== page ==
|Publication number||US4187468 A|
|Application number||US 05/790,441|
|Publication date||Feb 5, 1980|
|Filing date||Apr 25, 1977|
|Priority date||Jun 29, 1976|
|Publication number||05790441, 790441, US 4187468 A, US 4187468A, US-A-4187468, US4187468 A, US4187468A|
|Original Assignee||GTE Sylvania Far East Limited|
|Export Citation||BiBTeX, EndNote, RefMan|
|Patent Citations (3), Referenced by (8), Classifications (6)|
|External Links: USPTO, USPTO Assignment, Espacenet|
This invention relates to electronic clock radios using large scale integration and to the NAP or SNOOZE features provided in such radios.
Many consumer oriented electronic clock radios essentially consist of three integrated circuits (IC's) : a radio, a clock, and an electronic digital display. An AC-to-DC voltage regulator, which provides the correct bias voltages to the IC's may or may not be included as an integrated device. The remaining circuitry in the clock radio consists of IC interconnections and interface components.
Included in the various features which such commercial radios provide is the SLEEP function. The SLEEP function is initiated by a SLEEP switch which activates the radio for a selected time interval, usually 1 to 60 minutes. At the end of this time period the radio automatically turns OFF. Another standard feature is the WAKE-UP ALARM which automatically turns the radio ON (or activates a buzzer) when the displayed time and a preselected time setting coincide. Associated with the WAKE-UP ALARM feature is the NAP (also called SNOOZE) function. Once the ALARM circuit has turned the radio ON, the NAP switch can shut the radio OFF for some standard time interval--usually 9 to 10 minutes. The intended purpose of the NAP function is to allow the user to sleep or rest for a short interval after the alarm has sounded or after the radio has been activated.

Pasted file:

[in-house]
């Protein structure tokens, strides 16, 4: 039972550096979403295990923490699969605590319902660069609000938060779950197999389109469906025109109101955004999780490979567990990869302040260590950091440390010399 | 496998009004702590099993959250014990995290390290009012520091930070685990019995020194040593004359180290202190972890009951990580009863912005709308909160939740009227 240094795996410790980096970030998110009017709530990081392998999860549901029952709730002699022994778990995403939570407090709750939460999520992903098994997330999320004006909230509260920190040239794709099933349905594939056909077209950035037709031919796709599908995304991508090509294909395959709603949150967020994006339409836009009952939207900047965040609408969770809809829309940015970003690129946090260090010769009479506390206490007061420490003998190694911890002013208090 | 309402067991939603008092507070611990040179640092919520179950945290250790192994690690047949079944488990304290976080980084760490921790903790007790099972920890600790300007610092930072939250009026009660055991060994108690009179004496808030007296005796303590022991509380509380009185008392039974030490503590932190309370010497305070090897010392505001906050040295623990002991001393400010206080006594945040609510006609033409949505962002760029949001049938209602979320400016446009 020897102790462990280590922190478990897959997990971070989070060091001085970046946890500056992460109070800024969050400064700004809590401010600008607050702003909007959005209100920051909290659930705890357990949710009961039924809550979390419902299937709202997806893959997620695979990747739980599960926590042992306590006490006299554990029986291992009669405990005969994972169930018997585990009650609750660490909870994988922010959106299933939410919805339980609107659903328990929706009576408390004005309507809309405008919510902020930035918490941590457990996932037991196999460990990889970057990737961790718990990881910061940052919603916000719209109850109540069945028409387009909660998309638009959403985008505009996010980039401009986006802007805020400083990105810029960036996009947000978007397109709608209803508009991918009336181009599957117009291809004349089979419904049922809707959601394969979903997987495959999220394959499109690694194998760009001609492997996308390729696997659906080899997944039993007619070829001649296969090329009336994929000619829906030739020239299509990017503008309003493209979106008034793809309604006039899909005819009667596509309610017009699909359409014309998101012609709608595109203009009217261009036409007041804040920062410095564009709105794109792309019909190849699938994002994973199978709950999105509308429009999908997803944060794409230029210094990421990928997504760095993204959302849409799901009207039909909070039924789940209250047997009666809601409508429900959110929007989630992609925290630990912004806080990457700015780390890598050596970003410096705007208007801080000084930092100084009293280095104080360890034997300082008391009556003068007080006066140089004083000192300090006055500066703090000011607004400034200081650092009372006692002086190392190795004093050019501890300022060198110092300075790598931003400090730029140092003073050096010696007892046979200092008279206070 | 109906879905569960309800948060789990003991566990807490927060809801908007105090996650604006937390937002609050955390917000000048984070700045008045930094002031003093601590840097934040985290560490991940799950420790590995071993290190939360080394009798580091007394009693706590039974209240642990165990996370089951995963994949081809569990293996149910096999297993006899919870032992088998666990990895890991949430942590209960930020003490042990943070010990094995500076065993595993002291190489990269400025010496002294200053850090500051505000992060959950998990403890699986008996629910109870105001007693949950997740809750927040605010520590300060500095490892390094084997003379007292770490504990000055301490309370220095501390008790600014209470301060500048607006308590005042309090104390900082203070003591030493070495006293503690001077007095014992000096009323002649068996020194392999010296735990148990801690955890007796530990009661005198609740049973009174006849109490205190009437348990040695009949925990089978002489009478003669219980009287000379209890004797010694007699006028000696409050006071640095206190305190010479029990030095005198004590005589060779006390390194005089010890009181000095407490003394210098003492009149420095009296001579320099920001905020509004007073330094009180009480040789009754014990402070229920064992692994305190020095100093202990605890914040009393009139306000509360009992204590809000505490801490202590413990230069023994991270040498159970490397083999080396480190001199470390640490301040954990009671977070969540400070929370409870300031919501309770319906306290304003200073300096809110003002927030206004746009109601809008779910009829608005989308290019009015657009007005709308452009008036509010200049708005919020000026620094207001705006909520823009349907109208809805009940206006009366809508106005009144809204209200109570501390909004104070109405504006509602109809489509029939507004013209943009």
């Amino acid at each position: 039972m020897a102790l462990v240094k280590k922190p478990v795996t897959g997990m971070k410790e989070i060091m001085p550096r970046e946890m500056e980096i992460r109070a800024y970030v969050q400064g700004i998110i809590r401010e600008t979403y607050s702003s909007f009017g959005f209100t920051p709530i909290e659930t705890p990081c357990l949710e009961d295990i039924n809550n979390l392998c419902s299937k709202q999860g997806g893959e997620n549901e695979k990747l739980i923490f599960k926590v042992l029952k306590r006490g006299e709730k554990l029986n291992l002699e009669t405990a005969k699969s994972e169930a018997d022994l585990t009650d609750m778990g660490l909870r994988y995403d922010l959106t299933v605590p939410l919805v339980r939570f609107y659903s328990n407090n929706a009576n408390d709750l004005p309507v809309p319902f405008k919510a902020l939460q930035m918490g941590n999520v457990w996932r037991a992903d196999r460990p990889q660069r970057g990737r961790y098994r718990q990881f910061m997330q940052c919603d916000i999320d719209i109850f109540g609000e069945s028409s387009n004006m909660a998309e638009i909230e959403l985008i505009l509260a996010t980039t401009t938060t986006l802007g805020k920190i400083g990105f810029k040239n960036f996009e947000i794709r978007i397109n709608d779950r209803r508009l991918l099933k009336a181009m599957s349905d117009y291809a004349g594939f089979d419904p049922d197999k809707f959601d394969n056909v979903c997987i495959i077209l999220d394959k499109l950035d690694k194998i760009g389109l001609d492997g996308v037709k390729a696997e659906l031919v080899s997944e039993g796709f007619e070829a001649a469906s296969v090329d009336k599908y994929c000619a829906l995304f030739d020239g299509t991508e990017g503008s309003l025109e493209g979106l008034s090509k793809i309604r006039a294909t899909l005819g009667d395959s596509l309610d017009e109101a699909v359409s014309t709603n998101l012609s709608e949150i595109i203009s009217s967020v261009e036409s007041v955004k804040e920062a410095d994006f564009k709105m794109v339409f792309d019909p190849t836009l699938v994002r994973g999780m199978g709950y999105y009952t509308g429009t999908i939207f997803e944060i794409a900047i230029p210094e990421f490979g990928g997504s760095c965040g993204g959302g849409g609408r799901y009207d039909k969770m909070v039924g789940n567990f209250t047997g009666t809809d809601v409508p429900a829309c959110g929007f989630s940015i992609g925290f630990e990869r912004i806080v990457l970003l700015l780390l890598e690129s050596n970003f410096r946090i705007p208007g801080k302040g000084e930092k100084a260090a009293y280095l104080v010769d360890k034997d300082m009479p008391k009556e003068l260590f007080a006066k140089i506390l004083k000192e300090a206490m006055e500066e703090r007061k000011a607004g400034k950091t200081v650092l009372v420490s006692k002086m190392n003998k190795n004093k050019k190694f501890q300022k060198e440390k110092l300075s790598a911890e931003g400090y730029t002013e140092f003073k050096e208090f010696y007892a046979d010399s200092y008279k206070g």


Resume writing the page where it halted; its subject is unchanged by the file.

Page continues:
Since the NAP feature can only be used in conjunction with the WAKE-UP ALARM, its use is limited to a very specific time of day unless the 24 hour alarm setting is changed. And, it is undesirable to disturb this alarm setting since the user might forget to reset the alarm time setting and fail to be awakened at the usual time. This generally precludes the use of the NAP function at any other time, or for any rest period other than the built-in interval of 9 to 10 minutes.
It is an object of this invention to provide a NAP function in an electronic clock radio that does not have to be used in conjunction with the WAKE-UP ALARM.
It is another object of this invention to incorporate into an integrated clock radio a NAP feature having an adjustable NAP time period without adding a separate timing circuit just for this function.
In accordance with one embodiment of this invention a clock integrated circuit and a radio are electrically connected via a control circuit. A first energizing potential applied to the NAP/SLEEP input connection of the IC, causes the clock to switch from a first electric state to a second electric state. After a selected interval of time, the clock switches from the second electric state to the first electric state. The clock IC also includes a provision for selecting this interval of time for periods not greater than 60 minutes. The radio, normally in an OFF state is placed in an ON state only upon receiving a second energizing potential applied to its input connection. The control circuit, having a manually operable switch with NAP and SLEEP positions and being responsive to the electric states of the clock, connects this second energizing potential to the radio input only when:
(i) the manually operable switch is in the NAP position and the clock is in the first electric state, or
(ii) the manually operable switch is in the SLEEP position and the clock is in the second electric state.
FIG. 1 shows a schematic diagram which illustrates one embodiment of this invention.